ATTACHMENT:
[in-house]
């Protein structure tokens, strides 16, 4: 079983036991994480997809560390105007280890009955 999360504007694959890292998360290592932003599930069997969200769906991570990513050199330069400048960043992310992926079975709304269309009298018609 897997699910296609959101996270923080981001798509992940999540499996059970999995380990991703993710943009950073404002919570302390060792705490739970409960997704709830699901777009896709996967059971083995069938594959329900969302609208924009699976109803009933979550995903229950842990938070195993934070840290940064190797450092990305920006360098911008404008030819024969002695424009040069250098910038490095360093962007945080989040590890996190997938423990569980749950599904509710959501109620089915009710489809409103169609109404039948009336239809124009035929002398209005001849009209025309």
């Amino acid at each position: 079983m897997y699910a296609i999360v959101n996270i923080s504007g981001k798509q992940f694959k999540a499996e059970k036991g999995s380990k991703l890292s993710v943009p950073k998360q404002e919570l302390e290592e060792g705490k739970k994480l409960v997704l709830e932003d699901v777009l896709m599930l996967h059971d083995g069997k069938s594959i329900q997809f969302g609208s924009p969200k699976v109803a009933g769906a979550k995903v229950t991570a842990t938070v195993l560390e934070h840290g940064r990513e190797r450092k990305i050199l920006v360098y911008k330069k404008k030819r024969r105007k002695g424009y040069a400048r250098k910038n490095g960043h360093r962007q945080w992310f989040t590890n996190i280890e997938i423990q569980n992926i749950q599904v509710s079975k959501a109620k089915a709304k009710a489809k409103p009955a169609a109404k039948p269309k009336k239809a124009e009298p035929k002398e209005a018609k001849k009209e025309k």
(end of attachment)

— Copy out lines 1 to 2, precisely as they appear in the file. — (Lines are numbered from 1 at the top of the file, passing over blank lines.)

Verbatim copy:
[in-house]
């Protein structure tokens, strides 16, 4: 079983036991994480997809560390105007280890009955 999360504007694959890292998360290592932003599930069997969200769906991570990513050199330069400048960043992310992926079975709304269309009298018609 897997699910296609959101996270923080981001798509992940999540499996059970999995380990991703993710943009950073404002919570302390060792705490739970409960997704709830699901777009896709996967059971083995069938594959329900969302609208924009699976109803009933979550995903229950842990938070195993934070840290940064190797450092990305920006360098911008404008030819024969002695424009040069250098910038490095360093962007945080989040590890996190997938423990569980749950599904509710959501109620089915009710489809409103169609109404039948009336239809124009035929002398209005001849009209025309």